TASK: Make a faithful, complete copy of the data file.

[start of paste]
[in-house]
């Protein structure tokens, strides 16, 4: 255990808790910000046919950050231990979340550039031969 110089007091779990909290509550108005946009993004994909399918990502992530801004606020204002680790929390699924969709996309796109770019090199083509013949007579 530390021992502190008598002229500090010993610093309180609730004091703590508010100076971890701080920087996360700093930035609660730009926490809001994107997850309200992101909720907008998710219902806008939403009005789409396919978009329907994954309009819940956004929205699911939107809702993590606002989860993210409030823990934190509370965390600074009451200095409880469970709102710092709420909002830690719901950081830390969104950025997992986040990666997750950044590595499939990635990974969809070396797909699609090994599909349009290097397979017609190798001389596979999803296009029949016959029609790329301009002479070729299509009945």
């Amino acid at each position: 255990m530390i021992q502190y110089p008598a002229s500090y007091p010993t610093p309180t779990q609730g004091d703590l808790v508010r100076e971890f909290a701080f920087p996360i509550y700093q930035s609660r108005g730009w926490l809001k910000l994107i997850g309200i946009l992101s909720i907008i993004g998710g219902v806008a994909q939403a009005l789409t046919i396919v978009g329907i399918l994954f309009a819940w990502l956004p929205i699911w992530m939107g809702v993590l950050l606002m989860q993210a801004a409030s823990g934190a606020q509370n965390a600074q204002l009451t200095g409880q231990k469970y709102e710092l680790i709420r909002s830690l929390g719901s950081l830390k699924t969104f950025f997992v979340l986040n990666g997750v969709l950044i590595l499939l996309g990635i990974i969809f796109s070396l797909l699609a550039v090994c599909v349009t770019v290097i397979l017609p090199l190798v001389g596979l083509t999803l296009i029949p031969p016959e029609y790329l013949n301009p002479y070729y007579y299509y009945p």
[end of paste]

[in-house]
């Protein structure tokens, strides 16, 4: 255990808790910000046919950050231990979340550039031969 110089007091779990909290509550108005946009993004994909399918990502992530801004606020204002680790929390699924969709996309796109770019090199083509013949007579 530390021992502190008598002229500090010993610093309180609730004091703590508010100076971890701080920087996360700093930035609660730009926490809001994107997850309200992101909720907008998710219902806008939403009005789409396919978009329907994954309009819940956004929205699911939107809702993590606002989860993210409030823990934190509370965390600074009451200095409880469970709102710092709420909002830690719901950081830390969104950025997992986040990666997750950044590595499939990635990974969809070396797909699609090994599909349009290097397979017609190798001389596979999803296009029949016959029609790329301009002479070729299509009945």
């Amino acid at each position: 255990m530390i021992q502190y110089p008598a002229s500090y007091p010993t610093p309180t779990q609730g004091d703590l808790v508010r100076e971890f909290a701080f920087p996360i509550y700093q930035s609660r108005g730009w926490l809001k910000l994107i997850g309200i946009l992101s909720i907008i993004g998710g219902v806008a994909q939403a009005l789409t046919i396919v978009g329907i399918l994954f309009a819940w990502l956004p929205i699911w992530m939107g809702v993590l950050l606002m989860q993210a801004a409030s823990g934190a606020q509370n965390a600074q204002l009451t200095g409880q231990k469970y709102e710092l680790i709420r909002s830690l929390g719901s950081l830390k699924t969104f950025f997992v979340l986040n990666g997750v969709l950044i590595l499939l996309g990635i990974i969809f796109s070396l797909l699609a550039v090994c599909v349009t770019v290097i397979l017609p090199l190798v001389g596979l083509t999803l296009i029949p031969p016959e029609y790329l013949n301009p002479y070729y007579y299509y009945p």